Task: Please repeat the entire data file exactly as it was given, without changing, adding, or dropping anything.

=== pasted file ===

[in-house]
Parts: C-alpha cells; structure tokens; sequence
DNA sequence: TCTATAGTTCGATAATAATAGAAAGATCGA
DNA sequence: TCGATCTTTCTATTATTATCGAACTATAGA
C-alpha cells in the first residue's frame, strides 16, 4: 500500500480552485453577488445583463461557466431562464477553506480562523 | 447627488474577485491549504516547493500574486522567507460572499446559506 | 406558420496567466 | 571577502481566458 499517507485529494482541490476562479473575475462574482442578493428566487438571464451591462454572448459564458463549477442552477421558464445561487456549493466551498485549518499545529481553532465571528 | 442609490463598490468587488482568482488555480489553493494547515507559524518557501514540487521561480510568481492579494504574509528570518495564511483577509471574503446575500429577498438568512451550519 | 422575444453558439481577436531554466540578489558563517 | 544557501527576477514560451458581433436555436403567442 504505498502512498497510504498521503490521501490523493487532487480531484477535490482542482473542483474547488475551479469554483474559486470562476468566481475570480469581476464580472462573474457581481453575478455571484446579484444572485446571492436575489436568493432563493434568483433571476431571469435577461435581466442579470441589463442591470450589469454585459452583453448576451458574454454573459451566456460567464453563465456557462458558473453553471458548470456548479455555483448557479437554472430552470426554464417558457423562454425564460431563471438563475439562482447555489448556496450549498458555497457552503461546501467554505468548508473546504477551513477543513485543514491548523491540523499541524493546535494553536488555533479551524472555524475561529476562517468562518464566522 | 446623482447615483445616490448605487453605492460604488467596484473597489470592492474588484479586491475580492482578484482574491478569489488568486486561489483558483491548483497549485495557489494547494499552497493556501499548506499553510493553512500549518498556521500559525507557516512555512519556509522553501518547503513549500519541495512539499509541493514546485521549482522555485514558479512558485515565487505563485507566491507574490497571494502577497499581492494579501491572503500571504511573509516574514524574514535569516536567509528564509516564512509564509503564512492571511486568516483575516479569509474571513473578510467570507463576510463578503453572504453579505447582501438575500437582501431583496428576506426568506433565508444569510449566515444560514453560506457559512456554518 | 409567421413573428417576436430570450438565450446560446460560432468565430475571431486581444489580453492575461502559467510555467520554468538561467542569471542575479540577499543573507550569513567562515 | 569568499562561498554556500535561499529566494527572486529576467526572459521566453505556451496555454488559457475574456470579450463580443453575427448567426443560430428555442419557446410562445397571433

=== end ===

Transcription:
[in-house]
Parts: C-alpha cells; structure tokens; sequence
DNA sequence: TCTATAGTTCGATAATAATAGAAAGATCGA
DNA sequence: TCGATCTTTCTATTATTATCGAACTATAGA
C-alpha cells in the first residue's frame, strides 16, 4: 500500500480552485453577488445583463461557466431562464477553506480562523 | 447627488474577485491549504516547493500574486522567507460572499446559506 | 406558420496567466 | 571577502481566458 499517507485529494482541490476562479473575475462574482442578493428566487438571464451591462454572448459564458463549477442552477421558464445561487456549493466551498485549518499545529481553532465571528 | 442609490463598490468587488482568482488555480489553493494547515507559524518557501514540487521561480510568481492579494504574509528570518495564511483577509471574503446575500429577498438568512451550519 | 422575444453558439481577436531554466540578489558563517 | 544557501527576477514560451458581433436555436403567442 504505498502512498497510504498521503490521501490523493487532487480531484477535490482542482473542483474547488475551479469554483474559486470562476468566481475570480469581476464580472462573474457581481453575478455571484446579484444572485446571492436575489436568493432563493434568483433571476431571469435577461435581466442579470441589463442591470450589469454585459452583453448576451458574454454573459451566456460567464453563465456557462458558473453553471458548470456548479455555483448557479437554472430552470426554464417558457423562454425564460431563471438563475439562482447555489448556496450549498458555497457552503461546501467554505468548508473546504477551513477543513485543514491548523491540523499541524493546535494553536488555533479551524472555524475561529476562517468562518464566522 | 446623482447615483445616490448605487453605492460604488467596484473597489470592492474588484479586491475580492482578484482574491478569489488568486486561489483558483491548483497549485495557489494547494499552497493556501499548506499553510493553512500549518498556521500559525507557516512555512519556509522553501518547503513549500519541495512539499509541493514546485521549482522555485514558479512558485515565487505563485507566491507574490497571494502577497499581492494579501491572503500571504511573509516574514524574514535569516536567509528564509516564512509564509503564512492571511486568516483575516479569509474571513473578510467570507463576510463578503453572504453579505447582501438575500437582501431583496428576506426568506433565508444569510449566515444560514453560506457559512456554518 | 409567421413573428417576436430570450438565450446560446460560432468565430475571431486581444489580453492575461502559467510555467520554468538561467542569471542575479540577499543573507550569513567562515 | 569568499562561498554556500535561499529566494527572486529576467526572459521566453505556451496555454488559457475574456470579450463580443453575427448567426443560430428555442419557446410562445397571433